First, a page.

The expectations of luxury shoppers are changing.
While luxury is synonymous with expense and inessential lavishness, does luxury mean the same today as it did in years gone by?
Timeline for Lifestyle
- October 26, 2017
- October 16, 2017
Apparently not, according to research from Sabre Hospitality, who has found people now value unique experiences over a hefty price tag.
Sabre describes the changes as: “Status has become less about ‘what I have’ and much more about ‘who I am’.”
This change means the market needs to cater for more tasteful, creative, ethical, and bespoke luxury.
Exclusivity is still the key to luxury
People are striving to find brands that will help them become their idealised vision of themselves, according to the report.
Their aim is increasingly often to become better people and to shop ethically, in order to improve their own well-being.
According to the Global Wellness Institute, global wellness tourism grew by 14 percent between the years 2013-2015 — double the rate of overall tourism. It is also estimated to increase by another 37.5 percent by 2020, hitting an industry value of $808bn.
Luxury travellers are on the hunt for brands that can aid their self-improvement without sacrificing their self-indulgence.
They are looking for trips filled with unique experiences and fuelled by innovative products. Travellers are now actively seeking experiences or exciting events that could be shared on social media.
According to the report:
Having the ‘best’ used to mean seven-star service. Now, status-hungry consumers seek off-the-grid experiences that convey prestige because they are unique and a contrast to traditional luxury.
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Luxury, until now has been linked to wealth, status and possessions. The recent shift away from this is due to rising disposable incomes.
Expense no longer exudes status
Many things that used to be seen as a luxury now are not. Smartphone and other technology induced instant gratification has opened up a whole world of opportunities for the luxury market.
Having a personal assistant, for instance, was an extreme luxury for the mega elite or successful business people, certainly not for your average Joe.
This is no longer the case, with the invention of home help devices, such as Amazon Echo — featuring Alexa, a virtual assistant who knows pretty much everything!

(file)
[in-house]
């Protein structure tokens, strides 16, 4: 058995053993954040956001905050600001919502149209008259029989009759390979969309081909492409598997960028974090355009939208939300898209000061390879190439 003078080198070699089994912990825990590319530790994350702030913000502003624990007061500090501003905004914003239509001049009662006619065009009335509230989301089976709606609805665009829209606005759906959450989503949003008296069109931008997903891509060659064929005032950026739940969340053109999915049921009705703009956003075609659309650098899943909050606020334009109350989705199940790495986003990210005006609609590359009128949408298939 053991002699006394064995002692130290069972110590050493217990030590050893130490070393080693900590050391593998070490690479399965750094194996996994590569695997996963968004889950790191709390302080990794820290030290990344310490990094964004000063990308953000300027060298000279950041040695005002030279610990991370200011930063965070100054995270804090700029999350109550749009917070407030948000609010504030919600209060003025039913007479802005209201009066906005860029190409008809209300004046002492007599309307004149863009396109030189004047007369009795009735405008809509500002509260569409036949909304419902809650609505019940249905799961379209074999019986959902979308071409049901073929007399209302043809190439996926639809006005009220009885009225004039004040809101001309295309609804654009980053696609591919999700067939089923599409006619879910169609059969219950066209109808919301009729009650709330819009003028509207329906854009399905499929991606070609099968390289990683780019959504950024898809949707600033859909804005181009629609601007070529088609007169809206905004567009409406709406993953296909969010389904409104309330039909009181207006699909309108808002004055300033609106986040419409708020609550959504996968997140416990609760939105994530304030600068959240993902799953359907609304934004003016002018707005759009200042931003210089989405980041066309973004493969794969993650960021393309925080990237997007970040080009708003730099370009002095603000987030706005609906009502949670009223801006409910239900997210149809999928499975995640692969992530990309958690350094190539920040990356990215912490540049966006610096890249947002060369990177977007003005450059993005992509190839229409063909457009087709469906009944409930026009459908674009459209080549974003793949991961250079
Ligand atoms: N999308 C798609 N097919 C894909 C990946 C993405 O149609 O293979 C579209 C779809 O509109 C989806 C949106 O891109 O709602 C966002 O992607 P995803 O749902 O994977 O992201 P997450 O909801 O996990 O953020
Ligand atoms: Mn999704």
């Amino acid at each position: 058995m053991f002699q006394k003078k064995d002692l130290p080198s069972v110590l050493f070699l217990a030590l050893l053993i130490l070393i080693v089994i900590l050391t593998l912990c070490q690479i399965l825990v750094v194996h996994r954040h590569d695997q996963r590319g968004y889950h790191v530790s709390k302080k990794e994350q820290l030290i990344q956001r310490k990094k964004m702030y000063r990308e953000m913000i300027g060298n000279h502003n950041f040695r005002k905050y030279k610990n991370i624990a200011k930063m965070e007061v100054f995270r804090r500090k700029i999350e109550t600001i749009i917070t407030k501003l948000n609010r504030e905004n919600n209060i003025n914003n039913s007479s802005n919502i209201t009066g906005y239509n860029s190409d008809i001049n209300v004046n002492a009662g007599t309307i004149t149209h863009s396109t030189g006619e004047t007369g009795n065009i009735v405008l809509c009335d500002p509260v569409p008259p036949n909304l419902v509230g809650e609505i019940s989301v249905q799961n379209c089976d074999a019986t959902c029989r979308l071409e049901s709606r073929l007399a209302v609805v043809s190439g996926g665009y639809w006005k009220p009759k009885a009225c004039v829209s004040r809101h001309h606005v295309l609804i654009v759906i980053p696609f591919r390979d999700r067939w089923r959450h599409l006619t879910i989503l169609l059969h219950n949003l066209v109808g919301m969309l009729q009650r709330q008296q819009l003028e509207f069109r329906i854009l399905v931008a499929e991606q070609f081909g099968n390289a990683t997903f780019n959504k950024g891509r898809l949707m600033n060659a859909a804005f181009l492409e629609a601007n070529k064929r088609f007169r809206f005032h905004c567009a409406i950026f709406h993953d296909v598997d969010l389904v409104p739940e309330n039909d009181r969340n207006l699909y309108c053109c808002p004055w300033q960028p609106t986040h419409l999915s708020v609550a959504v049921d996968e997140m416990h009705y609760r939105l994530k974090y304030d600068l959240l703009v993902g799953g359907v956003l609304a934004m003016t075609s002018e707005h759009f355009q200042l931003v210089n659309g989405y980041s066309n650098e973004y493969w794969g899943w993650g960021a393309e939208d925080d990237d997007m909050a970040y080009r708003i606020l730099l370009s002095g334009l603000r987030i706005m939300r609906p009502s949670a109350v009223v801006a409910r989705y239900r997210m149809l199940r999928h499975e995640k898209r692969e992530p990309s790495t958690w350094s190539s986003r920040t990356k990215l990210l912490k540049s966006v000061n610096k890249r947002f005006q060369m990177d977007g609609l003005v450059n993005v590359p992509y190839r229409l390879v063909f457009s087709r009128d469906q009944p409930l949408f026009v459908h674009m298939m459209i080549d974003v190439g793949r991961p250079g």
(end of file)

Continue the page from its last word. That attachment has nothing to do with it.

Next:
Now you can practice your demanding Devil Wears Prada routine, “Alexa, order coffee” or “Alexa, get the phone number of the local dry cleaners!”
With your voice you can ask it to play you your favourite music, order a taxi, turn off your lights, or tell you the news, just to name a few.
High-quality meals at home without slaving away over a hot stove were reserved for people who could afford a personal chef.
Now you can Deliveroo.
Thankfully, high-end versions do exist, Supper, a food delivery service in central London, specialises in upmarket and Michelin star deliveries.
You can get caviar, foie gras, or steak tartar delivered to your doorstep, complete with cutlery and napkins.
Supper imported 12 custom built scooters from Japan with temperature controlled storage containers, to keep food at its optimum freshness and quality.
On demand is everywhere
With food delivery a convenient alternative to going to a restaurant — does this mean convenience is replacing luxury?
The luxury market is beginning to use this to its advantage with apps that want to help take the effort out of doing almost everything.
For those exhausted during a trip to the Big Apple, or need a cool shower after a walk around San Francisco? How about a recharge?
Recharge is a pay per minute luxury hotel app that wants to change the way — and why — people book hotels.
Recharge is currently only in NYC and San Francisco and prices range from $0.66 to $3 a minute, at hotels including the Knickerbocker and W New York.
If elaborate extravagance is still your thing, perhaps you should download the Blade app.
The on demand helicopter service can whisk you from Wall Street to JFK in just six minutes!
Blade is available in New York City, the Hamptons, Miami, and the Bahamas.